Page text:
D.H.:  I'd say that very few people understand what drives it, and without understanding, most people wouldn't really have a firm opinion on it. Lots of people understand it only with reference to British and English politics, so seeing it as an issue of right vs. left, or monarchism vs. republicanism.

P.T.:  Do you think UK general opinion will affect Scottish opinion, in lieu of how Canadian opinion effected Quebec during their last independence referendum?

D.H.:  I don't know. I see how it could be effective, but I also see how it could - if manifested in certain forms – be a hindrance. For example, in one of the US presidential elections where George Bush Jr. was the republican candidate, the Guardian (a left-wing UK newspaper) organized a letter-writing operation asking people to send letters to voters in a swing state asking them to vote Gore/Kerry. It had the opposite effect as the voters railed against external interference.

P.T.:  Granted. But that was about electing a candidate, not a referendum regarding the unity of the country.

D.H.:  Indeed, which is why I say I'm not sure.

P.T.:  What do you think about Better Together?

D.H.:  It's a much needed campaign expressing the views of the softly-spoken majority. As a campaign, it seems either weak or powerful but disjointed. Either the campaign group is weak and unitary and not getting its voice across while louder, independent voices stand up for the union, or the campaign is strong and multi-pronged, relying on outside voices to provide its strength.

P.T.:  Which one do you think is more likely? And what would you suggest they should do to present a stronger front?

D.H.: I'm too cynical to be able to tell. I think it might be the latter, but I dread that it may be the former. To present a stronger front, Alistair Darling may need to put himself about more. If he were an MSP that could be helpful....maybe.

P.T.:  What do you think of his personality as it comes across in comparison to Alex Salmond's?

D.H.:  I honestly haven't heard that much of him live. I'm kinda fixated on his eyebrows...

P.T.:  Okay. I guess darling doesn't have an eye-brush comb in his make-up kit?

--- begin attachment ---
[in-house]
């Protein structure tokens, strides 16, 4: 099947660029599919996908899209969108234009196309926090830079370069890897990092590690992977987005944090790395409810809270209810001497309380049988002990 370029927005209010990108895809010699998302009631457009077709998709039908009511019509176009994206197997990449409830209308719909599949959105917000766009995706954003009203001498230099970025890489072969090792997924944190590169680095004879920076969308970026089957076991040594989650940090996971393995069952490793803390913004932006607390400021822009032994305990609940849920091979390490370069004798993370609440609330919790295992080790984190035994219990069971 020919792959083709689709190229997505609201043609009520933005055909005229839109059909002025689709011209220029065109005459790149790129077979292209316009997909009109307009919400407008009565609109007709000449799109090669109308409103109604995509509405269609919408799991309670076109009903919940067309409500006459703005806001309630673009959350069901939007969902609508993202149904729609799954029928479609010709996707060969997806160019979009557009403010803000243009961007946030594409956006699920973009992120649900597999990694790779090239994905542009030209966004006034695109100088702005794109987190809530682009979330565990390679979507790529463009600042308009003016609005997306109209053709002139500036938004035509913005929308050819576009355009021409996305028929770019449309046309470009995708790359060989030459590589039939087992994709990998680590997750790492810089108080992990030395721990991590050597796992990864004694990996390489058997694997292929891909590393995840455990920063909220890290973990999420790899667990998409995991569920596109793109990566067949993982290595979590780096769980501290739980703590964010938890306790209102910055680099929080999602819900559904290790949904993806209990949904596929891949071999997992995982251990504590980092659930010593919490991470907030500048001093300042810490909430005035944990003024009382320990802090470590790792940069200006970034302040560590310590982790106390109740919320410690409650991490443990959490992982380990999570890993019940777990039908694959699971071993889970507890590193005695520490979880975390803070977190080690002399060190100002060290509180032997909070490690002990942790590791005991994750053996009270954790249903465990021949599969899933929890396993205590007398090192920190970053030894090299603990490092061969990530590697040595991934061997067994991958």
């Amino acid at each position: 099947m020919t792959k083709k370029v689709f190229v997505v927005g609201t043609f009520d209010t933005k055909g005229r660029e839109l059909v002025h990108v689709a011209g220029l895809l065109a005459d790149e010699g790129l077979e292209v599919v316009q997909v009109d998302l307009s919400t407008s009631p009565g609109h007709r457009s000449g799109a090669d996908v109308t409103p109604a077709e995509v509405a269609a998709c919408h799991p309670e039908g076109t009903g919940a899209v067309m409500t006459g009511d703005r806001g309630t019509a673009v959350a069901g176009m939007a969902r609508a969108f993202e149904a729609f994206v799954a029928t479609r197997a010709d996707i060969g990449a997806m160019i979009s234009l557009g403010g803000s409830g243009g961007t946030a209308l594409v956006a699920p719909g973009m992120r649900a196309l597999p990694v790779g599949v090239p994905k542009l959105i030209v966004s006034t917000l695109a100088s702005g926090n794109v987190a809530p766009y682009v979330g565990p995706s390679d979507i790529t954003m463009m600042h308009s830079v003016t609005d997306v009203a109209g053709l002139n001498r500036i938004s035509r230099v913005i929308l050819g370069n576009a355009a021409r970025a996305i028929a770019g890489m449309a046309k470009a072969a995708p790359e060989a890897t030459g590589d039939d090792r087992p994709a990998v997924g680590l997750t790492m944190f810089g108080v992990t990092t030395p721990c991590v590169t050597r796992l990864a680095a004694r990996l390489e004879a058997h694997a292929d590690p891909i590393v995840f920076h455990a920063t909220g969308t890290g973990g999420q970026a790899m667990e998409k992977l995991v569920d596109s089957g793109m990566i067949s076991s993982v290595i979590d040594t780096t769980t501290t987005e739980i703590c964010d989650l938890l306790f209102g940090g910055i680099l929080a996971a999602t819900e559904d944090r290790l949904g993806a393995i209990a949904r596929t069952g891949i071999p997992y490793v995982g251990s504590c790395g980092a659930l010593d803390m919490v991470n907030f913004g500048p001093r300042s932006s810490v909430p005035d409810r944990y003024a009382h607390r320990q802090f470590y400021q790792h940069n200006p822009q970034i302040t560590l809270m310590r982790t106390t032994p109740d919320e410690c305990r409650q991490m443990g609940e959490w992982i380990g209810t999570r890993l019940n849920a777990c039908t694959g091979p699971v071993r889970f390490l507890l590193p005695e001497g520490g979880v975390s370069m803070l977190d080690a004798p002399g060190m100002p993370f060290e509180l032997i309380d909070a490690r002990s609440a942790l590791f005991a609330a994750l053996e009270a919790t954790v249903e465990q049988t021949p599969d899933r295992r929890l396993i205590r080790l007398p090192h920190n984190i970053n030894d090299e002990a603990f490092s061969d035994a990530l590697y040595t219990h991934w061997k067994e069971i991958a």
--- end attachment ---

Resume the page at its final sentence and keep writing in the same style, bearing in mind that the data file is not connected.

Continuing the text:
D.H.:  Yeah, that and the fact that they are black while his hair is white.

P.T.:  The “No” Camp hasn’t really produced any singularly young and dynamic character as of late, have they?

D.H.:  No, but that might be a good thing. Younger politicians are often seen as factory-farmed soulless automata.

P.T.:  And what are guys like Alasdair Darling and Alex Salmond seen as?

D.H.:  More trustworthy because they are older and have held high office without courting scandal. Salmond less so because he's a fatuous nincompoop.

P.T.:  What do you think about Scottish Nats who say, "We are just like Ireland! We the oppressed Celtic peoples of the earth, who were conquered by the Sassenachs....yadda yadda yadda....."

D.H.:  It's pointless, destructive, self-pitying whining by people who seem to be suffering from inferiority complexes trying to cast themselves as victims to give justification to their nasty, petty, small-minded and ultimately xenophobic/racist world view. I really do have very little time for nationalists.

P.T.:  What are your thoughts on “Yes” supporters insisting that Scotland would be “better off weak”? Some of them actually say out loud: "We'd be better off weak; we wouldn't have to fight wars, etc."

D.H.:  Codswallop. Scotland would be irrelevant if weak. They would lack protection as they wouldn't be able to be a part of NATO without contributing to the defense of NATO.
Furthermore, I would argue that we have a duty to people beyond the borders of our country, and deliberately weakening ourselves to get out of our duty to remove genocidal tyrants and protecting the weak against the strong is repugnant cowardice and vile selfishness.

Also, only a fool would say that we had forever banished the scourge of major wars. Every time a major war has broken out, it has been after a period of peace in which people had convinced themselves that war would not return.

P.T.:  What do you think of Scotland and the pound?

D.H.:  If Scotland becomes independent, it can't remain in a currency union with the UK. The UK would have no reason to allow its monetary policy to be in part dictated by a country 1/10 its size.

It could continue to use the pound in the same way that Zimbabwe uses the dollar, but that wouldn't work for long term fiscal stability. It couldn't move to the Euro because the EU would not have an independent Scotland as a member. An independent Scotland would need its own currency.

P.T.:  As a Liberal Democrat, how would you answer the "anti-Tory-ism" that seems to be rampant in Scotland and used as an excuse to seek independence?

D.H.:  Be anti-Tory, that's fine - I don't particularly like them myself. However, trying to use the fact that somebody disagrees with the government of the day as a reason for them to vote for independence is just dishonest of the SNP. Salmond is trying so hard to cast the referendum as a Scotland vs. the Tories thing, and it is repulsive that he is trying to cheapen such an important question.